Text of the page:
Press "Enter" to skip to content

Weekends in Oakland: Lakeshore Farmer’s Market

A photo from the Grand Lake Farmer's Market. (Amanda Polick)
A photo from the Grand Lake Farmer’s Market. (Amanda Polick)

There’s a reason that the Grand Lake Farmer’s Market was voted “Best in the East Bay” by East Bay Express in 2010: you could come every Saturday morning for weeks and still see something new every time. So, here are some tips to get you started.

When: Saturdays 9-2 p.m. at the corner of Lake Park and Grand Avenue in Oakland.

If you want to beat the crowds and get a bite to eat, go early. For people-watching, go after 10 a.m. when the seating area is full, and find a little nook to eat your breakfast. If you want to get great deals on produce and other perishables, go at the end when the vendors are trying to get rid of last of their products.

Getting There: If you are taking public transit, the Lake Park Ave/Grand Ave bus stop is right across the street. If you are driving, try to park in the neighborhoods off Lakeshore Avenue. They tend to be less congested.

Don’t Miss: The guys at Bicycle Coffee

No morning  is complete without visiting these guys. They are always super friendly, joking around with one another and playing great music that will make you dance a little as you wait in line. This Oakland-based company not only cuts down their carbon footprint by bicycling to farmer’s markets and for deliveries to local merchants, but their entire station at the market is on their trademark: bicycle wheels. And while their menu is minimal due to the lack of an espresso machine, you can’t go wrong with their pour-over. It will be the best $2.50 that you spend all day.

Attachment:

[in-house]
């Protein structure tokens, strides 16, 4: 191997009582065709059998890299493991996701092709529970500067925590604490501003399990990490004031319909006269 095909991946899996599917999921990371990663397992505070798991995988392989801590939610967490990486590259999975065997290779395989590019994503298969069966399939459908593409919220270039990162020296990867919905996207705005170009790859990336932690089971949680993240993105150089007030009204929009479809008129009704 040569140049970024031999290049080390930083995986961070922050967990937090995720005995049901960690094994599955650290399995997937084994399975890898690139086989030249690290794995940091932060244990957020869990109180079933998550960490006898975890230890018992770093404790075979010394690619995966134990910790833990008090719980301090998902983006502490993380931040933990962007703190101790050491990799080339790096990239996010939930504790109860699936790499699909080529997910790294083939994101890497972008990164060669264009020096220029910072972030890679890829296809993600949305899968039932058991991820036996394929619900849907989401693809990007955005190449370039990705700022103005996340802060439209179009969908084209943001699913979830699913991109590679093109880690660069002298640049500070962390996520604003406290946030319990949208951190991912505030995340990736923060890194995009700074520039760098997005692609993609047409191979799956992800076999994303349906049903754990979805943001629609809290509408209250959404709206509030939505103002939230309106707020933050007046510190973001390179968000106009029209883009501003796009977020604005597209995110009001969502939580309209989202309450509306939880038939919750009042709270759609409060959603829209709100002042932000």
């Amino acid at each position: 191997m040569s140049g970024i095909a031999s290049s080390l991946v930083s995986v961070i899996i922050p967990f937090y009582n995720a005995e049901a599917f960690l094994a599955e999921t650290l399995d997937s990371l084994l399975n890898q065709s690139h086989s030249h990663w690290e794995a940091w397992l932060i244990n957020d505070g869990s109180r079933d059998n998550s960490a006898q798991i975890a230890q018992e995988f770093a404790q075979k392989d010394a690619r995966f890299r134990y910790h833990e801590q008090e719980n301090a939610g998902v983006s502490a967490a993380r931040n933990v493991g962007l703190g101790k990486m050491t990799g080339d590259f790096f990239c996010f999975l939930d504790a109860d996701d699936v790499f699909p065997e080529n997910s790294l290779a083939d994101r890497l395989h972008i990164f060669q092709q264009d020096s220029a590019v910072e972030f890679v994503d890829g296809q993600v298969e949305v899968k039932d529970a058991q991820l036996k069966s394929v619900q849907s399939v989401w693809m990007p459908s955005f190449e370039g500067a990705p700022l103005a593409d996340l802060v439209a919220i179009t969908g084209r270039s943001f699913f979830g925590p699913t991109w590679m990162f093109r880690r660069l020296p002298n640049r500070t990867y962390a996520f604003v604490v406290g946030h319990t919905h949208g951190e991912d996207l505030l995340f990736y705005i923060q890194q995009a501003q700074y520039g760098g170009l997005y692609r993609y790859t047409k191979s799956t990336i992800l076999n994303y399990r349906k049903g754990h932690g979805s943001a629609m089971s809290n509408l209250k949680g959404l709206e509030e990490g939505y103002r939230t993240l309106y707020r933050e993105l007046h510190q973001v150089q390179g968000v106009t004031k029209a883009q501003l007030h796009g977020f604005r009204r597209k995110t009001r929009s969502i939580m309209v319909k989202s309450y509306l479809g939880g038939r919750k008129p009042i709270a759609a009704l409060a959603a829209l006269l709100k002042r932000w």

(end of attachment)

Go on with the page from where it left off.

Check Out: Sukhi’s Gourmet Indian Foods

You would probably find this one yourself because samples fly out of this booth, but put it high on your priority list. All six stuffed breads are vegan, gluten-free, and $6 each. The variety of bread ranges from spinach to potato, and every sample is met with an odd but delicious pairing of chutney, ranging from mint apple to mango ginger; chutneys are only $5 with a bread purchase. And while you’re there, try the pumpkin paratha with the jalapeno chutney. You’re welcome, in advance.

Food Truck Staples: So Good Belgian Waffles and the Roli Roti

The lines at these trucks (parked on Grand Avenue) are always long, but well worth the wait. So Good’s little waffles are $6 and allow you to keep your other hand free as you sip your Bicycle Coffee. They’ll tide you over while you wait for your rotisserie chicken and roasted rosemary potatoes for $7.50 from the Roli Roti.

For the Vegans: Uhuru Foods

Breakfast is not just for the carnivores! This little gem is easily overlooked, but worth noting. They not only have “egg” and “bacon” breakfast wraps for under $7, but they even have a moist cornbread for under $3.

Best Surprise: Donna’s Tamales

Gluten free, vegetarian and vegan. You could start with the Roasted Cheddar Black Beans with Yams Tamale, make your way to the Sweet Corn Roasted Chile and end up with the Cheese Chile Corn, and still not be finished with Donna. Delicious.

Stick Around: Just because the market ends does not mean that your day has to. Head across the street to the Grand Lake Theatre for an afternoon matinee ($7), or to Heart and Dagger Saloon (opens at noon) for a tasty adult beverage on their lush and green back patio, where new friends are made under the many umbrellas and quaint benches. And Walden Pond Books, just a short walk up Grand Avenue, is a great place to wander and browse. Their collection is as eclectic as any used book store, and the books displayed on the sidewalk are under $5.